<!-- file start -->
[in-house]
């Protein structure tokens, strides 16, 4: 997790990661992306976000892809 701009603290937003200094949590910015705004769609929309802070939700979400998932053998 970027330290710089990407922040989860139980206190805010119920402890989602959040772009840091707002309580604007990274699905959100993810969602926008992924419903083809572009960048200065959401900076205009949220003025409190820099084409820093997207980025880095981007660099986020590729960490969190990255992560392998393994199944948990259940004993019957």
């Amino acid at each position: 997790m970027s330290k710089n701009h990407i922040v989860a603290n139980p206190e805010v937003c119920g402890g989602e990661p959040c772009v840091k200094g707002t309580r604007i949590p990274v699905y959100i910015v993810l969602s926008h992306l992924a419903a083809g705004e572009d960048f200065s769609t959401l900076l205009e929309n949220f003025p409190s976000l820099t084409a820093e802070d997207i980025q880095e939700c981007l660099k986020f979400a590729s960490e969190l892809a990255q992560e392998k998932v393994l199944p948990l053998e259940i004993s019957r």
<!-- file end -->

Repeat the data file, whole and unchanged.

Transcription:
[in-house]
């Protein structure tokens, strides 16, 4: 997790990661992306976000892809 701009603290937003200094949590910015705004769609929309802070939700979400998932053998 970027330290710089990407922040989860139980206190805010119920402890989602959040772009840091707002309580604007990274699905959100993810969602926008992924419903083809572009960048200065959401900076205009949220003025409190820099084409820093997207980025880095981007660099986020590729960490969190990255992560392998393994199944948990259940004993019957």
């Amino acid at each position: 997790m970027s330290k710089n701009h990407i922040v989860a603290n139980p206190e805010v937003c119920g402890g989602e990661p959040c772009v840091k200094g707002t309580r604007i949590p990274v699905y959100i910015v993810l969602s926008h992306l992924a419903a083809g705004e572009d960048f200065s769609t959401l900076l205009e929309n949220f003025p409190s976000l820099t084409a820093e802070d997207i980025q880095e939700c981007l660099k986020f979400a590729s960490e969190l892809a990255q992560e392998k998932v393994l199944p948990l053998e259940i004993s019957r």